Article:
Tuesday, October 29, 2013

Big Red Farmstand, Wednesday October 30, 1pm to 5pm.

Hello friends --

The sugar maple just keeps getting better...
Last Wednesday night, after we'd closed down the farmstand, we got our first frost of the season, as many of you probably noticed.  Fortunately, since it was a farmstand day, we'd just harvested everything pretty heavily, so we didn't lose too much that was edible.  However, that frost marked the end of the road for eggplants, peppers (though we still have a few hot peppers left from last week), summer squash, chard, and flowers.  Wow, that feels like a lot of stuff, doesn't it?  It does to us; we also feel the increasingly cold weather as we harvest and wash greens for these last few farmstands of the year.

Goodbye till next year!
So, I'd like to take a moment to recognize those summer veggies that stayed with us well into the fall.  Thanks to a wet spring and summer, our zucchini and yellow squash barely got going until September.  Our eggplants recovered from an inauspicious beginning to bear what I think can reasonably be termed a bumper crop.  We picked so many peppers that they became a staple on the salad bar at Irwin for several weeks.  Our sunflowers and zinnias graced the Pop Hall faculty lounge and the Admissions rotunda, as well as tables and mantelpieces all over town.  And as for chard, which has been on the farmstand table every single week since that first (rainy) day back at the beginning of June, those plants don't owe us a thing.  So, thank you plants, and thank you to all our farm helpers and customers!  Now it's time to wrap up warm and eat lots of kale, carrots, beets, and lettuce.


What we hope our rye will
look like in March
We are finally, finally done seeding cover crops for the winter.  Let me be the first to admit that we did this really, really late.  We seeded winter rye, which doesn't have a problem germinating in cold weather, but still.  The other farmers in the area definitely had their cover crops in well before we did.  However, it's done now, and we'll hope for the best.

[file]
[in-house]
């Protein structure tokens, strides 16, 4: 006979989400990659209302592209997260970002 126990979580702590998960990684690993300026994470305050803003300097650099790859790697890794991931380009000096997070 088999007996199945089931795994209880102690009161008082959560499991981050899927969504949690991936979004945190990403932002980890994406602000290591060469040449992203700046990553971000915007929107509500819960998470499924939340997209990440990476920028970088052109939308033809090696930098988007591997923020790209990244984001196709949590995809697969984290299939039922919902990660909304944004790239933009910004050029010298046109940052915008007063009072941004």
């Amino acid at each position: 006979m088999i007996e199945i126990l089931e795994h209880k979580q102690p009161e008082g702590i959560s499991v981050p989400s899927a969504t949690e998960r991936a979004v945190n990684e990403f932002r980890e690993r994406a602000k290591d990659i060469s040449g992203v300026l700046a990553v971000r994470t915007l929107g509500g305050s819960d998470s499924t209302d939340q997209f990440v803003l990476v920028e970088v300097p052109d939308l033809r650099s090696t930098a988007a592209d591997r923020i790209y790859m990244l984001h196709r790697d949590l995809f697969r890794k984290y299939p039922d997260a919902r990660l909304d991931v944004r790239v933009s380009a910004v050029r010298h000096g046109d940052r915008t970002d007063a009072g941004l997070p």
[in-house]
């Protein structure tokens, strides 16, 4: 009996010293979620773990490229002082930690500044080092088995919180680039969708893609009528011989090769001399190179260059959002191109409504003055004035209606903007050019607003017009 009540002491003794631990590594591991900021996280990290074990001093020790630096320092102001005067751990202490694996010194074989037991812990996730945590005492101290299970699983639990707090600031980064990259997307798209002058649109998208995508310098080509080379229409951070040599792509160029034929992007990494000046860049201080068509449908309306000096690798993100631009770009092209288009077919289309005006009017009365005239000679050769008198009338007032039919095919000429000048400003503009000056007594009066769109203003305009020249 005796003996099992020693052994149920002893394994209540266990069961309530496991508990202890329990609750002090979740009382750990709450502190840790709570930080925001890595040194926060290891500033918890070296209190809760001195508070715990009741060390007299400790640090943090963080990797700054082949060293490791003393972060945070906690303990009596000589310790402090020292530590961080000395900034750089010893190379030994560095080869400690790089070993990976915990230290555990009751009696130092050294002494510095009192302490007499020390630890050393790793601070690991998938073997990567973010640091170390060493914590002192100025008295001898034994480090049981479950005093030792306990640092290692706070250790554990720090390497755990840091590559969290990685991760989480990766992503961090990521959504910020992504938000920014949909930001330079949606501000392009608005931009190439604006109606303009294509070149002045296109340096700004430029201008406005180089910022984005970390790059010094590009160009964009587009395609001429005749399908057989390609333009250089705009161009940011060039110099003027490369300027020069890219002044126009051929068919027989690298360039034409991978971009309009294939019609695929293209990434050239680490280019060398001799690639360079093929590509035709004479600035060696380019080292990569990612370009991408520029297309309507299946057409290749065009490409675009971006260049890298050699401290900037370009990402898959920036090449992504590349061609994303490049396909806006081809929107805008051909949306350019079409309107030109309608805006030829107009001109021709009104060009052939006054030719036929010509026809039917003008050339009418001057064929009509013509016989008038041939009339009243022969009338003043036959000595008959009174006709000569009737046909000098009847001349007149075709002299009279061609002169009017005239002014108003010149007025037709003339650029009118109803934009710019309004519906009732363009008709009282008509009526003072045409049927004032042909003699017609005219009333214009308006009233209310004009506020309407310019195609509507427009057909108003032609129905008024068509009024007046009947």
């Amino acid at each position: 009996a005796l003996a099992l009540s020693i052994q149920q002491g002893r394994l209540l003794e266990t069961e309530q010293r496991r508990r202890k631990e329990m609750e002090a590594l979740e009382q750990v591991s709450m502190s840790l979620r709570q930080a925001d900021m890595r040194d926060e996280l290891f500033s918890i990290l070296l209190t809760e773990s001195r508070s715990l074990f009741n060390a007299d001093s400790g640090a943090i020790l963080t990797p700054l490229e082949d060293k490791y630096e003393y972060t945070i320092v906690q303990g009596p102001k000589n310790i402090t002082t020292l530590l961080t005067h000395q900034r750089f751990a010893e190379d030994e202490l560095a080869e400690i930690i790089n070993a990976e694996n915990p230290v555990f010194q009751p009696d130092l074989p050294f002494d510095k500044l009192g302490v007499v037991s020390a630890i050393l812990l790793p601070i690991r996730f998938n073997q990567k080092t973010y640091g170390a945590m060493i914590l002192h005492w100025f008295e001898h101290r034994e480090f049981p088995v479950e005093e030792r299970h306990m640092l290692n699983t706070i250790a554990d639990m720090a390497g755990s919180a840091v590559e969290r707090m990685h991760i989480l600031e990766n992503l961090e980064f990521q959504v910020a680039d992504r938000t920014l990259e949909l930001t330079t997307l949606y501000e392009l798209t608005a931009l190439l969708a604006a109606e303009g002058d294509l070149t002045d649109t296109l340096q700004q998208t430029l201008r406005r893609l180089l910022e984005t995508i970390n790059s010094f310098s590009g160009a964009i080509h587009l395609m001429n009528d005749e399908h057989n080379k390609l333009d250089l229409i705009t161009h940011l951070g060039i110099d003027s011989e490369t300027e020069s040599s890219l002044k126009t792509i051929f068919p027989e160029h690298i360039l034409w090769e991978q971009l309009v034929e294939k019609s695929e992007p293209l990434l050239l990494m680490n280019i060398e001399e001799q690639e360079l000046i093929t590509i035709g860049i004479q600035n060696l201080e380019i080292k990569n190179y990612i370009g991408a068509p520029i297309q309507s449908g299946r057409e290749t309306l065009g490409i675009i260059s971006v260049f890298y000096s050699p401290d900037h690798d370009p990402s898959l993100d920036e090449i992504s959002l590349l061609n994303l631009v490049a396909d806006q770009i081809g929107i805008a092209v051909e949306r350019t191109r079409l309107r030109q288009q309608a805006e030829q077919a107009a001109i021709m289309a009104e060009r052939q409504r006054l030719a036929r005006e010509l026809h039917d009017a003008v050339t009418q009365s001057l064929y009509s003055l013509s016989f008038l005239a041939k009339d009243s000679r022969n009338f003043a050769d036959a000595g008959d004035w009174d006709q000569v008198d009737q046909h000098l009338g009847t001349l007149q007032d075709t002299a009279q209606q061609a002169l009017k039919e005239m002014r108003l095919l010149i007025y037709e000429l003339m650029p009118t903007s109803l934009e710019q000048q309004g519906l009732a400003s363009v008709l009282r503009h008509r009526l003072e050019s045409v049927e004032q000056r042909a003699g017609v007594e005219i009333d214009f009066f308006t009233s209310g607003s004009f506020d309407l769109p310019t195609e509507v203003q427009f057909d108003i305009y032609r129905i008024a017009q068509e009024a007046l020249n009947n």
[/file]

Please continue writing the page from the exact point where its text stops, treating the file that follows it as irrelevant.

Hairy vetch in bloom
We seeded hairy vetch along with the rye.  Vetch, a legume, will fix nitrogen in the soil, while the rye will grow tall and send down thickly matted roots, contributing structure and biomass to the soil.  We're hoping the rye can serve as late-winter pasture for our sheep -- its high tolerance for cold temperatures will enable it to be green and nutritious long before the wild pasture grasses start growing again -- before being tilled in to make way for veggies later in the spring.

Firming the soil with the cultipacker
The Big Red farm crew seeded most of the cover crops last week, into extremely dry soil.  We haven't had significant rain in several weeks, and it shows.  We use a heavy, ridged roller called a cultipacker to firm the soil after seeding.  This ensures good seed-to-soil contact, and the ridges help to collect any moisture that does come along, such as dew, but we're crossing our fingers for a good soaking rain very soon.  If we don't get that, our cover crop seeds will have to wait even longer to germinate!

Wild rice & kale gratin

To continue in kale mode, we recently had this warm, hearty gratin on a chilly evening.  I'd originally planned to use it as a side dish to some sort of main course, but by the time the baby was asleep and the dog walked and the laundry put away, it became clear that the gratin was the main course.  We didn't go to bed hungry!  (Wild Rice and Kale Gratin)


This week, we hope to have the following available on Wednesday, in front of Edith Chapel, from 1pm to 5pm:
  • Beets - $2.50 bunch
  • Carrots - $2.50 bunch
  • Celery - $2.00 each
  • Garlic - $1.50 each (limited quantity)
  • Kale - $2.50 bunch
  • Tuscan Kale - $2.00 bunch
  • Romaine Lettuce - $2.50 head
  • Red Leaf Lettuce - $2.00 head
  • Hot Peppers - 2 for $1.00
  • Potatoes - $4.50 quart (limited quantity)


The Big Red Farmstand will be located on the Lawrenceville School campus for the fall, in front of Edith Chapel.  Enter campus by the main gate on Route 206 (opposite the Lawrenceville Post Office and Craven Lane) and bear right into the circle.  The Chapel is about halfway around the circle, and you'll see our sign.  Don't forget your shopping bags!

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